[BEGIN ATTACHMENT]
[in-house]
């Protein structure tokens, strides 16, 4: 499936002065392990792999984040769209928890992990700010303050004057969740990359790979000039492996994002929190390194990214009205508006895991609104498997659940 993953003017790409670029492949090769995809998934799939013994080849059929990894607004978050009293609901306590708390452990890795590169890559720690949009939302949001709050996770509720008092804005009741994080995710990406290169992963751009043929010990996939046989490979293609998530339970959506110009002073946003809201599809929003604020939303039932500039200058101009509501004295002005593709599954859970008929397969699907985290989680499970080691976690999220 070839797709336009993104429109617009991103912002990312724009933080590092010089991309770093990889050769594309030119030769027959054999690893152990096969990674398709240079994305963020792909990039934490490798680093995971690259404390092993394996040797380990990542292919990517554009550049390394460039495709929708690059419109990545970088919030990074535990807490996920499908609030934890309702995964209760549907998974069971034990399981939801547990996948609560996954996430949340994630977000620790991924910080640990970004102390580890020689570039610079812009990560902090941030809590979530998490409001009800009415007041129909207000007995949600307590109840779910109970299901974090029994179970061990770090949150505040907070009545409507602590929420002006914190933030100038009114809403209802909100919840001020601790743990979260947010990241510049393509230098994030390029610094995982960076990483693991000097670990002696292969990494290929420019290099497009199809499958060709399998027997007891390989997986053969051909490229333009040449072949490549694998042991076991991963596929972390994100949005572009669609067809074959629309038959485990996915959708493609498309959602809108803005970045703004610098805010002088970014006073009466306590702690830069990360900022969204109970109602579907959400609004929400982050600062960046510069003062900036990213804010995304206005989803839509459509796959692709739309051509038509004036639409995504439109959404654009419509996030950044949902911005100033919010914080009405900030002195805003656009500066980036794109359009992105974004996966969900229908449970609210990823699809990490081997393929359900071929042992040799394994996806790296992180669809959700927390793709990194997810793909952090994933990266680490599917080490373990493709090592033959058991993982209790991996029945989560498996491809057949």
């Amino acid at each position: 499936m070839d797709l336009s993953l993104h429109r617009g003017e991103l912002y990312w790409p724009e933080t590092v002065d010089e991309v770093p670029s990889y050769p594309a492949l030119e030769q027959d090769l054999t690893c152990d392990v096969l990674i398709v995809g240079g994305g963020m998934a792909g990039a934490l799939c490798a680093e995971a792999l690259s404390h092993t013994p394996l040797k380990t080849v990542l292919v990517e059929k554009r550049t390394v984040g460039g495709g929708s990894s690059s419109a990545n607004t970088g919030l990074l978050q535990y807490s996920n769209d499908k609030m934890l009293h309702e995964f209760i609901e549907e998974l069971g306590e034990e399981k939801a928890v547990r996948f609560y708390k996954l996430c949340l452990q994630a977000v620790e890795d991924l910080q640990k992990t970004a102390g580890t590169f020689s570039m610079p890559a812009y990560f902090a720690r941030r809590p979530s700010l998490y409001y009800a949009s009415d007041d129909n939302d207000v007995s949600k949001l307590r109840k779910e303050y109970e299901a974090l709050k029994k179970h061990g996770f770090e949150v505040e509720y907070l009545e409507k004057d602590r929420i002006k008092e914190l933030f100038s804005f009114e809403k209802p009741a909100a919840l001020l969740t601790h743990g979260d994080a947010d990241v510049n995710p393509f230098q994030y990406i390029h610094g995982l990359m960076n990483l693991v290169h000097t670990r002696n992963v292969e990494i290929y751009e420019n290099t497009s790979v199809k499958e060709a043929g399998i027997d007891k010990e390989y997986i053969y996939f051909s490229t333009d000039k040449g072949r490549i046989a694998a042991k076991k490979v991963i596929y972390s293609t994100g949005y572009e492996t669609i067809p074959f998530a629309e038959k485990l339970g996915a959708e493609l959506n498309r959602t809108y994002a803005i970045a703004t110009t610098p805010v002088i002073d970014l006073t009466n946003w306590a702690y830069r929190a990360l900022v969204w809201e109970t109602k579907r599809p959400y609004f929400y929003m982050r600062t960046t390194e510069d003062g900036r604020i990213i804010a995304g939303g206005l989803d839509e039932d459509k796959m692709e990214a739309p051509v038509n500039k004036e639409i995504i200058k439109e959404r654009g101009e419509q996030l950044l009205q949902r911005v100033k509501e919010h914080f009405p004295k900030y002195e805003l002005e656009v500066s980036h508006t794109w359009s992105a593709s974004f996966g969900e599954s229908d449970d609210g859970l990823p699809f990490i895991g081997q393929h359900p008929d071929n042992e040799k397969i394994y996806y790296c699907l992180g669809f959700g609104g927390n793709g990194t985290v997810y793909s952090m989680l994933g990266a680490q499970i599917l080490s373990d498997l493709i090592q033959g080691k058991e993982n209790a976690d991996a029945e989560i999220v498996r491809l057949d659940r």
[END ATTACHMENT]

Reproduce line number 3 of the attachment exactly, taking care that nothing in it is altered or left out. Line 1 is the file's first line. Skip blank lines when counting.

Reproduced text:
């Amino acid at each position: 499936m070839d797709l336009s993953l993104h429109r617009g003017e991103l912002y990312w790409p724009e933080t590092v002065d010089e991309v770093p670029s990889y050769p594309a492949l030119e030769q027959d090769l054999t690893c152990d392990v096969l990674i398709v995809g240079g994305g963020m998934a792909g990039a934490l799939c490798a680093e995971a792999l690259s404390h092993t013994p394996l040797k380990t080849v990542l292919v990517e059929k554009r550049t390394v984040g460039g495709g929708s990894s690059s419109a990545n607004t970088g919030l990074l978050q535990y807490s996920n769209d499908k609030m934890l009293h309702e995964f209760i609901e549907e998974l069971g306590e034990e399981k939801a928890v547990r996948f609560y708390k996954l996430c949340l452990q994630a977000v620790e890795d991924l910080q640990k992990t970004a102390g580890t590169f020689s570039m610079p890559a812009y990560f902090a720690r941030r809590p979530s700010l998490y409001y009800a949009s009415d007041d129909n939302d207000v007995s949600k949001l307590r109840k779910e303050y109970e299901a974090l709050k029994k179970h061990g996770f770090e949150v505040e509720y907070l009545e409507k004057d602590r929420i002006k008092e914190l933030f100038s804005f009114e809403k209802p009741a909100a919840l001020l969740t601790h743990g979260d994080a947010d990241v510049n995710p393509f230098q994030y990406i390029h610094g995982l990359m960076n990483l693991v290169h000097t670990r002696n992963v292969e990494i290929y751009e420019n290099t497009s790979v199809k499958e060709a043929g399998i027997d007891k010990e390989y997986i053969y996939f051909s490229t333009d000039k040449g072949r490549i046989a694998a042991k076991k490979v991963i596929y972390s293609t994100g949005y572009e492996t669609i067809p074959f998530a629309e038959k485990l339970g996915a959708e493609l959506n498309r959602t809108y994002a803005i970045a703004t110009t610098p805010v002088i002073d970014l006073t009466n946003w306590a702690y830069r929190a990360l900022v969204w809201e109970t109602k579907r599809p959400y609004f929400y929003m982050r600062t960046t390194e510069d003062g900036r604020i990213i804010a995304g939303g206005l989803d839509e039932d459509k796959m692709e990214a739309p051509v038509n500039k004036e639409i995504i200058k439109e959404r654009g101009e419509q996030l950044l009205q949902r911005v100033k509501e919010h914080f009405p004295k900030y002195e805003l002005e656009v500066s980036h508006t794109w359009s992105a593709s974004f996966g969900e599954s229908d449970d609210g859970l990823p699809f990490i895991g081997q393929h359900p008929d071929n042992e040799k397969i394994y996806y790296c699907l992180g669809f959700g609104g927390n793709g990194t985290v997810y793909s952090m989680l994933g990266a680490q499970i599917l080490s373990d498997l493709i090592q033959g080691k058991e993982n209790a976690d991996a029945e989560i999220v498996r491809l057949d659940r």